Artist J.C. Fontanive sitting on a stool in his studio surrounded by his large-scale abstract paintings.

Working across a range of media, J.C. Fontanive is interested in movement, cinema, and mechanics, both literally and metaphorically as an attempt to try to understand the designing force of nature and evolution through time.

Where are you from and where do you reside?

I’m from Cleveland, OH. I lived in London and New York for many years but recently moved back to Cleveland and love it.

What necessities do you require when making your art (radio, specific paintbrushes, etc.)?

Music and Gum. They give me energy when I need it.

Describe a typical day in the studio for you.

In the morning I think a lot in the studio and just stare and things. I have a really comfortable Knoll chair that I like to sit in as I think and look. Then I make sure all the machines and work areas are clean, then start making chips and messes. I love being in the studio so I’m there most of the day. Around 6pm I try to clean up then go home to eat and relax.

Artist J.C. Fontanive working in his light-filled studio.
Multiple colored enamel on copper pieces by artist J.C. Fontanive.

How do you choose your materials?

I love metal. I know a lot about different grades of metal and how they machine, cut and weld. But I also love wood, paint, paper, and lots of other materials. I have lots of images in my imagination that I develop over the years in drawings. Then, when I work with different materials I pay attention to which one would suit the images. Wood is more forgiving while metal is more exact. Paper is delicate, while thick oil paint has a luscious quality to it.

Do you find that your location strongly influences the direction of your work?

The frenetic streets of New York influenced me a lot when I lived there. I liked looking through layers of moving people, cars, trains, through store windows with things moving inside and random combinations and arrangements of shapes and compositions that are filled with energy. My current surroundings are more calm and natural, so I’m inspired in a different way. I like the large oak and pine trees around me, how they sound in the wind, and the lines, shadows, scents, and imagery they create.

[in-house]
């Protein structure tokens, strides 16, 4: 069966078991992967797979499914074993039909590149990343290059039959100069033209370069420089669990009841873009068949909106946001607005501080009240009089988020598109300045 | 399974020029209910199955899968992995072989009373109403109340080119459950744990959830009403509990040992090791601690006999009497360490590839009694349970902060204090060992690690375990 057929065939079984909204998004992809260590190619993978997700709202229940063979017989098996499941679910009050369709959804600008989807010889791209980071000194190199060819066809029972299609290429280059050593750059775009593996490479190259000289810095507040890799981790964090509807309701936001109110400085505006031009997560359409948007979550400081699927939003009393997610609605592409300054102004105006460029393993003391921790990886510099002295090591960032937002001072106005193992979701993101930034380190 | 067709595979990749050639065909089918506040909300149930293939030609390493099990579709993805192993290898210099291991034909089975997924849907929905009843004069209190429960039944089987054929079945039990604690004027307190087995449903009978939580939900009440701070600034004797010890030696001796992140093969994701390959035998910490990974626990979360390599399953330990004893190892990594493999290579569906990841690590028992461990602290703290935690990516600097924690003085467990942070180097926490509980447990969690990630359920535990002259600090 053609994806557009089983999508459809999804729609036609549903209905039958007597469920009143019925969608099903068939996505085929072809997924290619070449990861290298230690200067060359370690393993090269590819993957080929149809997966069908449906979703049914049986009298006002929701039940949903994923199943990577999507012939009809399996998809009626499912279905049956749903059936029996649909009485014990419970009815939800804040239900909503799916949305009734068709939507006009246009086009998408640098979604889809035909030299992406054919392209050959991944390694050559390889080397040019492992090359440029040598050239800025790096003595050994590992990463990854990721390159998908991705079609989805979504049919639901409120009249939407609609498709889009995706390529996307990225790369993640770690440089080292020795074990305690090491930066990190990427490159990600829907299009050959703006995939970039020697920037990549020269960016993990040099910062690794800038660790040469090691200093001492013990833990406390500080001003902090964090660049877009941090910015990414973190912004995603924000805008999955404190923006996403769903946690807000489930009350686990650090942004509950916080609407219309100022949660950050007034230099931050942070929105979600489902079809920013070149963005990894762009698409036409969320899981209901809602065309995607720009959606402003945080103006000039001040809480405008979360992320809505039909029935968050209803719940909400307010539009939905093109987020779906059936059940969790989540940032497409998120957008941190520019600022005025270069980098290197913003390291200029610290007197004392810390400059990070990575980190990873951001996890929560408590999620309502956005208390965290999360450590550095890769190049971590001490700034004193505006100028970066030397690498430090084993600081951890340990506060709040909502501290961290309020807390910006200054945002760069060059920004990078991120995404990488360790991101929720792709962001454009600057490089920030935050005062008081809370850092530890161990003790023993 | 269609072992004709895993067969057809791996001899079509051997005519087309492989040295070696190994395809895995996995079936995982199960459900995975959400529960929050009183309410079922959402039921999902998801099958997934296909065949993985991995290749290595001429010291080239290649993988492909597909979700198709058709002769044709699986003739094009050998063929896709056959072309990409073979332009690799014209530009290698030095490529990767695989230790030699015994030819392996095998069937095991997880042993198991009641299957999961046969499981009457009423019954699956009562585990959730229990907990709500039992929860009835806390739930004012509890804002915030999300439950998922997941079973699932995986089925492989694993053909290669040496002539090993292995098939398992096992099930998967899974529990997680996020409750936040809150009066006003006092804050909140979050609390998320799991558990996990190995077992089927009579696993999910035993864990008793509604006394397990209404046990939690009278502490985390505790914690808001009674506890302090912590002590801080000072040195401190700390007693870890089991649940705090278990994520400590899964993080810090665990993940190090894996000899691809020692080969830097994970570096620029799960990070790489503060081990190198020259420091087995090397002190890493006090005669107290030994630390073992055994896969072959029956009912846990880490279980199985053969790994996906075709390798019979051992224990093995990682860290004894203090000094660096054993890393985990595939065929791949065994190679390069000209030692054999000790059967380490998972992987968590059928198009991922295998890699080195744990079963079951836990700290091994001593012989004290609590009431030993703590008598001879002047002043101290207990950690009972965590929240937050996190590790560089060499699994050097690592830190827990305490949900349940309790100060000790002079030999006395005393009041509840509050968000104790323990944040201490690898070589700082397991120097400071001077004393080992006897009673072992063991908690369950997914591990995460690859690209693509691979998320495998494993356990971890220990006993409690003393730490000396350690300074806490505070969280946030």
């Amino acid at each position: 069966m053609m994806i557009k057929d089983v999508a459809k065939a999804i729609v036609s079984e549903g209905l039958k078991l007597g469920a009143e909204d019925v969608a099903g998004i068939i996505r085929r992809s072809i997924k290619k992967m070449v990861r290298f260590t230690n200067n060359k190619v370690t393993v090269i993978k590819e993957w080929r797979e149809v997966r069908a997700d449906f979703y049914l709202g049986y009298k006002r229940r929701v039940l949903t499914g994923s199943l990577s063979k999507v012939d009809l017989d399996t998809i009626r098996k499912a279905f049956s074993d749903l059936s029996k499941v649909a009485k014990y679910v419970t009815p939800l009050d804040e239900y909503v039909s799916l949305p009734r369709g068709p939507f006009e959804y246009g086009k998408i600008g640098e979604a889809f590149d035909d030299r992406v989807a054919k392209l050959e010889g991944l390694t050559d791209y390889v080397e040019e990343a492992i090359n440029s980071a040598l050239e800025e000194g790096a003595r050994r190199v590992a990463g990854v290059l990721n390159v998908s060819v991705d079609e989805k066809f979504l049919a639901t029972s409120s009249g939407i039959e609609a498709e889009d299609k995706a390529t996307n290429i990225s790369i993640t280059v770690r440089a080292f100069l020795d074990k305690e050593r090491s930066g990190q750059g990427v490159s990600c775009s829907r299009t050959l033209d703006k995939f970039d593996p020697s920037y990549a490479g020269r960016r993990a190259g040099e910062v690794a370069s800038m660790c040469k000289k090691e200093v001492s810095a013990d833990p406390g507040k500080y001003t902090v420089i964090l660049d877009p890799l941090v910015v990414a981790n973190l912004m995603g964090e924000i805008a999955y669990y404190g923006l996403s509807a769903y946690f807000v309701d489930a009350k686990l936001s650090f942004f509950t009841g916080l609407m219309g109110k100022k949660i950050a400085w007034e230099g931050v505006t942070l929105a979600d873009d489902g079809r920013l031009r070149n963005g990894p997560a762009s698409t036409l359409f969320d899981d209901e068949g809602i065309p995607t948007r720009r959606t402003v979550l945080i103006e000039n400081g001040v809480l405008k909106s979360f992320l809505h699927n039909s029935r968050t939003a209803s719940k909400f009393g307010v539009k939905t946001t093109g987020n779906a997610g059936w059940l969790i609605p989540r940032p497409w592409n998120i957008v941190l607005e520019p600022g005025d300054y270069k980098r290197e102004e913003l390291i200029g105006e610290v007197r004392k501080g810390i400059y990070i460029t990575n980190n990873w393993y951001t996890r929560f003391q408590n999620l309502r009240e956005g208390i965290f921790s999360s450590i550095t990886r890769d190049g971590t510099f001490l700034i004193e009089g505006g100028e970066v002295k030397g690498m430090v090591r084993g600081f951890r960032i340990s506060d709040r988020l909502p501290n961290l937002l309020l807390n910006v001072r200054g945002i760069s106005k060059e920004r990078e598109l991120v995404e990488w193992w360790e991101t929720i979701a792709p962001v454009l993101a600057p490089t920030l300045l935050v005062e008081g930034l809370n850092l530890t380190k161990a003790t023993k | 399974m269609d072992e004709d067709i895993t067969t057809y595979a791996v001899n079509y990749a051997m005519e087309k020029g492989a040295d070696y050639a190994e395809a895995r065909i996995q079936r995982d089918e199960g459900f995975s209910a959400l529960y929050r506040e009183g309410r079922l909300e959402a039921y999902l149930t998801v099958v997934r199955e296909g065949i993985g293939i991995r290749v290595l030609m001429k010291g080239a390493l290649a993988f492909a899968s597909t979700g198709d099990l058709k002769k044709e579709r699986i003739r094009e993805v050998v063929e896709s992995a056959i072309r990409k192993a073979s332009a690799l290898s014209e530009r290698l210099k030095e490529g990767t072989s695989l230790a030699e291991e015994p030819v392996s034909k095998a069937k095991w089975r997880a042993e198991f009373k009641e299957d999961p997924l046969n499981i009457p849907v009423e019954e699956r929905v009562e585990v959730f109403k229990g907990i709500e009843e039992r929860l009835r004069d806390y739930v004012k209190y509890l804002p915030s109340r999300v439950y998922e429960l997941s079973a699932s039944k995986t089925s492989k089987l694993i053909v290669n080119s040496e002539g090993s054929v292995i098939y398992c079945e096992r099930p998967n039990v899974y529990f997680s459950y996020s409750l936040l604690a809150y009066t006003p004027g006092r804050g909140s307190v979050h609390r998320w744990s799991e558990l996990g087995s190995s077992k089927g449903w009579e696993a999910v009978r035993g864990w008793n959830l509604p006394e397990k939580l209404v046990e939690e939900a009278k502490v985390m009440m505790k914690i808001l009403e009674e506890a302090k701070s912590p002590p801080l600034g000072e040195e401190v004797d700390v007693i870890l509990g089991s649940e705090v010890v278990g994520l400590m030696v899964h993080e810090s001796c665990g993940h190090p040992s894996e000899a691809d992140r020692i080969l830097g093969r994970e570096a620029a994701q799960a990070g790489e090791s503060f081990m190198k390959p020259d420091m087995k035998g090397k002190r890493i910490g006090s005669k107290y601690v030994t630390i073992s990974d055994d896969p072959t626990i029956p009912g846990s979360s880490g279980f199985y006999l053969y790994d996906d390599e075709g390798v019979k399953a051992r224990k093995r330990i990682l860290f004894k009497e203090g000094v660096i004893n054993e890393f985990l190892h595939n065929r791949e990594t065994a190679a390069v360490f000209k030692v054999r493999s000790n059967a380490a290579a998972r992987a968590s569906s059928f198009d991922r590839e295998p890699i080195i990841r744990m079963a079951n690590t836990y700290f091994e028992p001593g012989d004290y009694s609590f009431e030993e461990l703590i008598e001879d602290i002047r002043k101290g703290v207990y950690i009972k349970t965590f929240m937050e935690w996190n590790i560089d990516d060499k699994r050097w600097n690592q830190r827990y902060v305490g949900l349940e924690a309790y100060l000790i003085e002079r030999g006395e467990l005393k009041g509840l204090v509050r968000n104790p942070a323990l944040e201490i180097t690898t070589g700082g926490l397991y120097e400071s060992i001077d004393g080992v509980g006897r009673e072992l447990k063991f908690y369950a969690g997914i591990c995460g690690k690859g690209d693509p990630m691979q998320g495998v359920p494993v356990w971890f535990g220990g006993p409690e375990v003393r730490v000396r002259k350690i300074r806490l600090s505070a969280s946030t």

Movement is a thread that has been consistent in my work for many years. I love moving images and the character of how objects move - from specific mechanisms to organic movement in nature.

J.C. Fontanive

In addition to your painting and sculpture practice you also create motorized sculptures that mimic the flight of moths, birds, and butterflies. How has this other arm of your practice influenced the other work you make in the studio? Does one inform the other?

The kinetic machines I create influence most of my other work. My recent series of paintings entitled Lines Indicating Movement are probably influenced by a machine I made called Timelines. I think that the paintings could almost be still frames captured from that machine as it moves. Some of the enamel and wood works are made from spinning drawings, like a machine. Also the repetition and aesthetics of machinery - or the machines in the way that I make them - light, freeform, but also precise - are carried through to the other mediums.

What are some themes you find recurring in your pieces, intentional or not?

Movement is a thread that has been consistent in my work for many years. I love moving images and the character of how objects move - from specific mechanisms to organic movement in nature.

Are you formally trained? Did you go to art school? Who did you train with / Did you have a mentor?

I was very lucky to be able to attend the Royal College of Art in London and earned a Master’s degree there. I worked with tutors and technicians in various departments that got me very excited about many subjects ranging from 1980s experimental animation, to lithography, to welding, and running a metalworking lathe.

An oversized, colorful wall work by artist J.C. Fontanive in his studio.
Artist J.C. Fontanive holding the edges of a large, abstract work on canvas in his studio.

Published June 17, 2024.